Down to earth and highly detailed, The Art of Character breaks down what works in story-telling—and why.
David Corbett makes a convincing case that all fiction starts with developing the right character and giving that character the right traits, issues, background, history and depth.
Corbett’s standards are high and his examples are strong and diverse, from movies to the stage to novels. His references run the gamut, from Patricia Highsmith, Jim Harrison, Cormac McCarthy, Elmore Leonard and Joseph Conrad to The Godfather, Michael Clayton and Slumdog Millionaire. His breakdown of Midnight Cowboy is brilliant. You might brush up on “Macbeth” before you dig in here or sample a few episodes of “Breaking Bad” if you haven’t already seen it. Corbett occasionally points out what doesn’t work (and frankly, I wish there was more examples of why some stories or movies fall flat).
Corbett urges writers to conduct an “unflinching” analysis of their own identity to understand their characters. He wants scenes that allow characters to meaningfully engage characters in conflict with each other and recommends character biographies created from scenes over the traditional inventory-based approach. And he shows you how to develop an intuitive grasp of your character by understanding moments of profound emotional impact—shame, you, fear, pride, regret, forgiveness.
On and on. The Art of Character is a toolkit and my copy is heavily marked-up with pages and paragraphs that resonate. Corbett’s style is breezy and conversational:
“So where is the fine line between being punished by behavior and finding it unbelievable—worse, contrived? The answer lies in letting the seemingly enigmatic behavior emerge from the character, not the writer. This many seem like a step into madness, but, as noted at the very start, a great deal in characterization has an element of irrational to it.”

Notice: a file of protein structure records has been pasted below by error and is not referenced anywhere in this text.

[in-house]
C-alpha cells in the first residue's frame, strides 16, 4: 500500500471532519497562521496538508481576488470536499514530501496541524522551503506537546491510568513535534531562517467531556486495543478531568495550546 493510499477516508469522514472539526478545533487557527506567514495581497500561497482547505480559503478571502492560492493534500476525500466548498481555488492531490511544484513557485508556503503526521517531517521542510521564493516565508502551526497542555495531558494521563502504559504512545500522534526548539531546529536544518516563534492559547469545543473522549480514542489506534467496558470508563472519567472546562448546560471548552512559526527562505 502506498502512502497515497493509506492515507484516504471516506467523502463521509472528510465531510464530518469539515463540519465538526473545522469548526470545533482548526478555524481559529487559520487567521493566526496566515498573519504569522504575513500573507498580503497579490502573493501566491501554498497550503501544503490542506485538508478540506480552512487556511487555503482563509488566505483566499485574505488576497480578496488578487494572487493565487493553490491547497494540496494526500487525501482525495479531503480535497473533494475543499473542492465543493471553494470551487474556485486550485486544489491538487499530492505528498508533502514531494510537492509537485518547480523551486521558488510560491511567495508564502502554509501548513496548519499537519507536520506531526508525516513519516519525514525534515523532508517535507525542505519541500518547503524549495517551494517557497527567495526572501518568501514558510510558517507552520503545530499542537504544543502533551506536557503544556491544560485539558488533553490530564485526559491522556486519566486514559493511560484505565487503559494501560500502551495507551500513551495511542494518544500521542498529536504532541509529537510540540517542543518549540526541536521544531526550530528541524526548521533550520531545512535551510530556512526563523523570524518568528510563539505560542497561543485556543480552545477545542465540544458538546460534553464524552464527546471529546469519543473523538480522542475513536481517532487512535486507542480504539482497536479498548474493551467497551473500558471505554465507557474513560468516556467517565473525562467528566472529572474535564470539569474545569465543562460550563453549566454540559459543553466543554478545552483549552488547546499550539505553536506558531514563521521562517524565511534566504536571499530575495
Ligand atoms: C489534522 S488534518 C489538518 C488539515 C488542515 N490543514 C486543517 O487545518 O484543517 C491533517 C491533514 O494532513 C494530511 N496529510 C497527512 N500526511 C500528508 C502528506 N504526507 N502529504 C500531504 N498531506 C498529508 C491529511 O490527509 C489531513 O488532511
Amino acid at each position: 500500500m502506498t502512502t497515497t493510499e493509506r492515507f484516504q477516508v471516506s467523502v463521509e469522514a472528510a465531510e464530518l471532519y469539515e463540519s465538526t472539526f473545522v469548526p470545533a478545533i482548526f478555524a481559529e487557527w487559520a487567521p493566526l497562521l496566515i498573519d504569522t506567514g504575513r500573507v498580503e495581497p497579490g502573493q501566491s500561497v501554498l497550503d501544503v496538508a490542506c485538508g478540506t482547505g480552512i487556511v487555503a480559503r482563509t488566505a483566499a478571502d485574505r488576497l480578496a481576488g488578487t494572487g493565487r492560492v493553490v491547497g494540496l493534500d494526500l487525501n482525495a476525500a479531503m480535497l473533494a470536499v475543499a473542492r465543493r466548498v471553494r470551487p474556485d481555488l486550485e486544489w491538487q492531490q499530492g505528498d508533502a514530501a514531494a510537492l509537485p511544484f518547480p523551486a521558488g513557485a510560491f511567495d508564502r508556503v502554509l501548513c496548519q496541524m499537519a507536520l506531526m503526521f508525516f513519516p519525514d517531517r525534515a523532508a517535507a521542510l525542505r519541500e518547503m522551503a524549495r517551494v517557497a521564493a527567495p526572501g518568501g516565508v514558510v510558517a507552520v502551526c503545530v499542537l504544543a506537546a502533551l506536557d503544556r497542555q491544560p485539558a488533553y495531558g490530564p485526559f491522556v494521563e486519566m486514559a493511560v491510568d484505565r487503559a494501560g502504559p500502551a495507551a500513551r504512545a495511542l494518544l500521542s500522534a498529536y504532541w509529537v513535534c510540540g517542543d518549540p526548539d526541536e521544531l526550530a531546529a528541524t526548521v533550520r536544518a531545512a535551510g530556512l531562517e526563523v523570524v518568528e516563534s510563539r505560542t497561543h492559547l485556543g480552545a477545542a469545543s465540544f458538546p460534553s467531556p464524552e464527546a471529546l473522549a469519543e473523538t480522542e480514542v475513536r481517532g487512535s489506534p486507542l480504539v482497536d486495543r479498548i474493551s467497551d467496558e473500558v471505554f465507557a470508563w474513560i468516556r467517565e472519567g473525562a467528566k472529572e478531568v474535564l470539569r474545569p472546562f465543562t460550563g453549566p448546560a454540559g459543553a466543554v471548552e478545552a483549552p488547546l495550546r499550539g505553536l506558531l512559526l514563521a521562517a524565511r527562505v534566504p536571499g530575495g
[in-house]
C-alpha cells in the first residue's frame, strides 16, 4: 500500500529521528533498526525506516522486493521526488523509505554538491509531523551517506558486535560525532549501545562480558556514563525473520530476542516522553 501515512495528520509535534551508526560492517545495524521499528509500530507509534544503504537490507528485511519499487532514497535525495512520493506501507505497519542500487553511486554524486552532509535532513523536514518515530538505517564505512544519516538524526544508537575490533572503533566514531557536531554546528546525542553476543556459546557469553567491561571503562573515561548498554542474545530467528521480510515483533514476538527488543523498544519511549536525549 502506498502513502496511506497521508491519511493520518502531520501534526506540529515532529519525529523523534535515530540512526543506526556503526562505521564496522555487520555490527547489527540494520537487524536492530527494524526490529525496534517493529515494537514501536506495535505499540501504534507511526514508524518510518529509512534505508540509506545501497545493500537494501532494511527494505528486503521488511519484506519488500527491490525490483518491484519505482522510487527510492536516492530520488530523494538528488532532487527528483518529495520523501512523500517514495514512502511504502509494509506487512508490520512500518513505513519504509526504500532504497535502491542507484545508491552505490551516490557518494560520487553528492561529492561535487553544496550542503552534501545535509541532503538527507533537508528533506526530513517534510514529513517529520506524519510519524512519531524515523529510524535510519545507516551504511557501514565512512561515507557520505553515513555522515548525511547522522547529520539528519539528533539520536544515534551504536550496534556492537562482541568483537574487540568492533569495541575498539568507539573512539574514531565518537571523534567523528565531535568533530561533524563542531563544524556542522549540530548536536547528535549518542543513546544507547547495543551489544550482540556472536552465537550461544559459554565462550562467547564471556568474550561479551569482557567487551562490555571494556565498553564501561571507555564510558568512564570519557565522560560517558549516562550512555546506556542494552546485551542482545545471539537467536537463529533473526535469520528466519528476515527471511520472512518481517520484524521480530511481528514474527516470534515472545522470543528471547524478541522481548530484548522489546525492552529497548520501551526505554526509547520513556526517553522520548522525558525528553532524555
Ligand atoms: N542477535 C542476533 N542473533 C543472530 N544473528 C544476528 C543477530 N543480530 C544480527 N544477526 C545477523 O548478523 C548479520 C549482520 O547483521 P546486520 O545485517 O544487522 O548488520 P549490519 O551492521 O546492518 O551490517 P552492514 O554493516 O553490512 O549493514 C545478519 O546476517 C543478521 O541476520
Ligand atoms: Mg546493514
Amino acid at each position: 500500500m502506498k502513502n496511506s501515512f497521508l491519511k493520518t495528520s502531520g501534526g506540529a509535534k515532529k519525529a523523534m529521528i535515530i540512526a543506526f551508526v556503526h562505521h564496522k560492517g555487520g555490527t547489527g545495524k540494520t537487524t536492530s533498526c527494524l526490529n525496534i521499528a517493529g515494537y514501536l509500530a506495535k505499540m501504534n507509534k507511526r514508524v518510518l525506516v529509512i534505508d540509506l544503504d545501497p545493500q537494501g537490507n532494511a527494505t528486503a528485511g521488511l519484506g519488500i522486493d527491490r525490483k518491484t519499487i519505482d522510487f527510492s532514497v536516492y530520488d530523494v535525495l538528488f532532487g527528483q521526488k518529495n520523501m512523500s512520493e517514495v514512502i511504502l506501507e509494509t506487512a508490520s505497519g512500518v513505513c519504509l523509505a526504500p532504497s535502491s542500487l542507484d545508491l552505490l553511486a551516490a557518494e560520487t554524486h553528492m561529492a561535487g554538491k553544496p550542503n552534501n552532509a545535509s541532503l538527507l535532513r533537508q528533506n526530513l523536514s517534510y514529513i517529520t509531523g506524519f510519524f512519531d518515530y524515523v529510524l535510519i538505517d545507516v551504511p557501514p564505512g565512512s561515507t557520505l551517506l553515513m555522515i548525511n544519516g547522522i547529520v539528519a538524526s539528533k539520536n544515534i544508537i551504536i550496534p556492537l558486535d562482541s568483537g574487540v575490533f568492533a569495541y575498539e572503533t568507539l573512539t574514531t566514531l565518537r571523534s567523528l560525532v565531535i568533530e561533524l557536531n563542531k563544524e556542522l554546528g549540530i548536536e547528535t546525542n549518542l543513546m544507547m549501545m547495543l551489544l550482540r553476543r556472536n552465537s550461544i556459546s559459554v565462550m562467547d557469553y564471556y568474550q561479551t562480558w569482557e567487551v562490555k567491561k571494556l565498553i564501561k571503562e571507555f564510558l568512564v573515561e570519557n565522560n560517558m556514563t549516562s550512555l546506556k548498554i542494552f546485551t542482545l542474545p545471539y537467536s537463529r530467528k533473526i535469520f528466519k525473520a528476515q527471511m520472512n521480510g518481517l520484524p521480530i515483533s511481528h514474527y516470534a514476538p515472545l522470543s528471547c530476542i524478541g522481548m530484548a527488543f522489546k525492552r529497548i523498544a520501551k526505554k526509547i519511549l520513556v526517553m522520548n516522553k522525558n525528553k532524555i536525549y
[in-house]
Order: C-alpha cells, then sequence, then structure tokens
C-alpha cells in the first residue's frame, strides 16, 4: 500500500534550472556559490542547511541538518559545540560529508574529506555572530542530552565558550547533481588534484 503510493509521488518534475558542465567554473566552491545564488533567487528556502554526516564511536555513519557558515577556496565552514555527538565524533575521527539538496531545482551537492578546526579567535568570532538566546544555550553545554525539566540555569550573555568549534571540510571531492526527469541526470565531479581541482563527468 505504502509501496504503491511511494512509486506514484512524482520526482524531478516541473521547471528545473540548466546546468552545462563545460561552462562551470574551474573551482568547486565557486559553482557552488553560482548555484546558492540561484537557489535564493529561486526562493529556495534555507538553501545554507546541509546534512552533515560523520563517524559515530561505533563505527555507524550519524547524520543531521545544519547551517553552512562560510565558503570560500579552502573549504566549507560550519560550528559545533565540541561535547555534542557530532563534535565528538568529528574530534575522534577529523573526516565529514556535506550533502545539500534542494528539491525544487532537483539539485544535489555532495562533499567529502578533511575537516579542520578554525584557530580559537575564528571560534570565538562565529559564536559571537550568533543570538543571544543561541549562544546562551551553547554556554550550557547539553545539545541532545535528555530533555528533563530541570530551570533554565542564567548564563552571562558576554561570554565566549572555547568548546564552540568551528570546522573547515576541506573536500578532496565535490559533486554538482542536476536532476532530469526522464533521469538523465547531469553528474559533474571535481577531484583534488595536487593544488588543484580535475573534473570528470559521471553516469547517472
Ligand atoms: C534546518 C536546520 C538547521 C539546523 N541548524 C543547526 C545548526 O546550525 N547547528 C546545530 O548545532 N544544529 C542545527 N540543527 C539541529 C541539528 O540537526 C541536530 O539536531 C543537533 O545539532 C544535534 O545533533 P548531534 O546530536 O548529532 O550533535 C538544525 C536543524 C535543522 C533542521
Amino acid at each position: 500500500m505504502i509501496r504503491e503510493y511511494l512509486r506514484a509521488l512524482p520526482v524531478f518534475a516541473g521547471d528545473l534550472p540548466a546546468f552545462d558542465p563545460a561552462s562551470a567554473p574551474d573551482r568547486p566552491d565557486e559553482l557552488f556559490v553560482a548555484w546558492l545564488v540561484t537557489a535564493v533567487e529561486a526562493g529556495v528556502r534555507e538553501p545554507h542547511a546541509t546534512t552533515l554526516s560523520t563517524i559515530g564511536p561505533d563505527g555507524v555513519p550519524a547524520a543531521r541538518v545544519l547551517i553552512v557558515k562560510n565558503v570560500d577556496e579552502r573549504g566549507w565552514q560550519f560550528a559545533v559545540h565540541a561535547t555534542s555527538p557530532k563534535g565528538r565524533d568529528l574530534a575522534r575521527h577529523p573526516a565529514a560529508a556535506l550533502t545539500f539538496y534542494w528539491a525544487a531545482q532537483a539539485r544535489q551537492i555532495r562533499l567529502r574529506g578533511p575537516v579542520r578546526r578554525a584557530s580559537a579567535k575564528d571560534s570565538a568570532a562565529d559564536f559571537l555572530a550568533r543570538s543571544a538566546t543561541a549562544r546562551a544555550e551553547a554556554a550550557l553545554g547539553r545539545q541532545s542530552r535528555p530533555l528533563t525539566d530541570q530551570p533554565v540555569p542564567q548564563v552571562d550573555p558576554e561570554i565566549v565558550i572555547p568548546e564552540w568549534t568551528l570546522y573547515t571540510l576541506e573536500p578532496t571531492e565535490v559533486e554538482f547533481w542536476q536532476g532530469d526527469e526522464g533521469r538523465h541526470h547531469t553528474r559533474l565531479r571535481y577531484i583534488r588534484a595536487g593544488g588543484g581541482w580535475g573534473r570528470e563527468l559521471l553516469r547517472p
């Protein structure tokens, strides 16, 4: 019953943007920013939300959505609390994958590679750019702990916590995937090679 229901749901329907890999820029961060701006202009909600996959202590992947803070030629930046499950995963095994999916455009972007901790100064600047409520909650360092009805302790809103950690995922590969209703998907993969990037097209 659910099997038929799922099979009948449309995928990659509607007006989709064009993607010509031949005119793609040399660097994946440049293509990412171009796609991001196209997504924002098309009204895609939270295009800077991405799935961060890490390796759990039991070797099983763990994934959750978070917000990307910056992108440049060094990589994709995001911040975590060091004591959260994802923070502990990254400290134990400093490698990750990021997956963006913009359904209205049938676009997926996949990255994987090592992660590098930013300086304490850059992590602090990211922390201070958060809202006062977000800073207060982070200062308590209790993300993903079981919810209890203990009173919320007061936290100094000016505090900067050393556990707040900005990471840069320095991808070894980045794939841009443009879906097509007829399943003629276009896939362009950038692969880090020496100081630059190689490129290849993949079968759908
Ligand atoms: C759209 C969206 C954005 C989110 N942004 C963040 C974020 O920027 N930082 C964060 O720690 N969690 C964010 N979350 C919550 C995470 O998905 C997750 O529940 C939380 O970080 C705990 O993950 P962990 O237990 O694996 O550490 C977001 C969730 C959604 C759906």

“We’re meaning-making animals; we couldn’t stop trying to make sense of things if we tried. Just because we’re wrong sometimes doesn’t imply the whole enterprise of trying to find coherence is inherently misbegotten.”
One of the most layered and interesting sections is “The Army of Others: Secondary Characters,” including Corbett’s detailed description of the role he calls “The Revenant,” the character in successful stories who forces the protagonist to work through her issues, particularly her biggest fears. “A hero may grow purely from the pressure of external events, but it’s doubtful she can transform, moving beyond a previous flaw or limitation, without the challenging or supportive scrutiny of another person. We don’t know ourselves by ourselves, as the saying goes, and it’s no less true of fiction than real life.”
Put The Art of Character on your shelf of books about writing. If you’re stuck, browse for a few minutes and try out one of the exercises. I doubt you’ll be stuck for long.